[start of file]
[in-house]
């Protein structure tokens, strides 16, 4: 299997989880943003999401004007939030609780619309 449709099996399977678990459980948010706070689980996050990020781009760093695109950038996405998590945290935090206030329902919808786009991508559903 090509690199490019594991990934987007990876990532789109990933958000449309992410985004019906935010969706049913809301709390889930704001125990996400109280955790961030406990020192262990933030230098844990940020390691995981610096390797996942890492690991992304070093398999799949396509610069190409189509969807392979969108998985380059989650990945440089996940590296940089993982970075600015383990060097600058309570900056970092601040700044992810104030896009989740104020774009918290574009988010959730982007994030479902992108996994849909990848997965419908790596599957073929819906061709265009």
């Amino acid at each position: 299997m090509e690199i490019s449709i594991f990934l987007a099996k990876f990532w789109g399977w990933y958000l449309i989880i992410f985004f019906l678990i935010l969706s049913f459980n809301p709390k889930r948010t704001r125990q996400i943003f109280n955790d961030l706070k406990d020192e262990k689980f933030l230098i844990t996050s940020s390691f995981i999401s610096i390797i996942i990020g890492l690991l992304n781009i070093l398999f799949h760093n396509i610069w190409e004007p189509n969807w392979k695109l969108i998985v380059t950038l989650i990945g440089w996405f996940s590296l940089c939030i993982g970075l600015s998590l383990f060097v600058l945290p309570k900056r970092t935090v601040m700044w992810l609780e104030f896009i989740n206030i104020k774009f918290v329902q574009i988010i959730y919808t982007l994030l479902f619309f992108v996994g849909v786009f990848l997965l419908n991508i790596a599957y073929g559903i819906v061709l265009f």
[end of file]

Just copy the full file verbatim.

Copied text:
[in-house]
């Protein structure tokens, strides 16, 4: 299997989880943003999401004007939030609780619309 449709099996399977678990459980948010706070689980996050990020781009760093695109950038996405998590945290935090206030329902919808786009991508559903 090509690199490019594991990934987007990876990532789109990933958000449309992410985004019906935010969706049913809301709390889930704001125990996400109280955790961030406990020192262990933030230098844990940020390691995981610096390797996942890492690991992304070093398999799949396509610069190409189509969807392979969108998985380059989650990945440089996940590296940089993982970075600015383990060097600058309570900056970092601040700044992810104030896009989740104020774009918290574009988010959730982007994030479902992108996994849909990848997965419908790596599957073929819906061709265009």
């Amino acid at each position: 299997m090509e690199i490019s449709i594991f990934l987007a099996k990876f990532w789109g399977w990933y958000l449309i989880i992410f985004f019906l678990i935010l969706s049913f459980n809301p709390k889930r948010t704001r125990q996400i943003f109280n955790d961030l706070k406990d020192e262990k689980f933030l230098i844990t996050s940020s390691f995981i999401s610096i390797i996942i990020g890492l690991l992304n781009i070093l398999f799949h760093n396509i610069w190409e004007p189509n969807w392979k695109l969108i998985v380059t950038l989650i990945g440089w996405f996940s590296l940089c939030i993982g970075l600015s998590l383990f060097v600058l945290p309570k900056r970092t935090v601040m700044w992810l609780e104030f896009i989740n206030i104020k774009f918290v329902q574009i988010i959730y919808t982007l994030l479902f619309f992108v996994g849909v786009f990848l997965l419908n991508i790596a599957y073929g559903i819906v061709l265009f």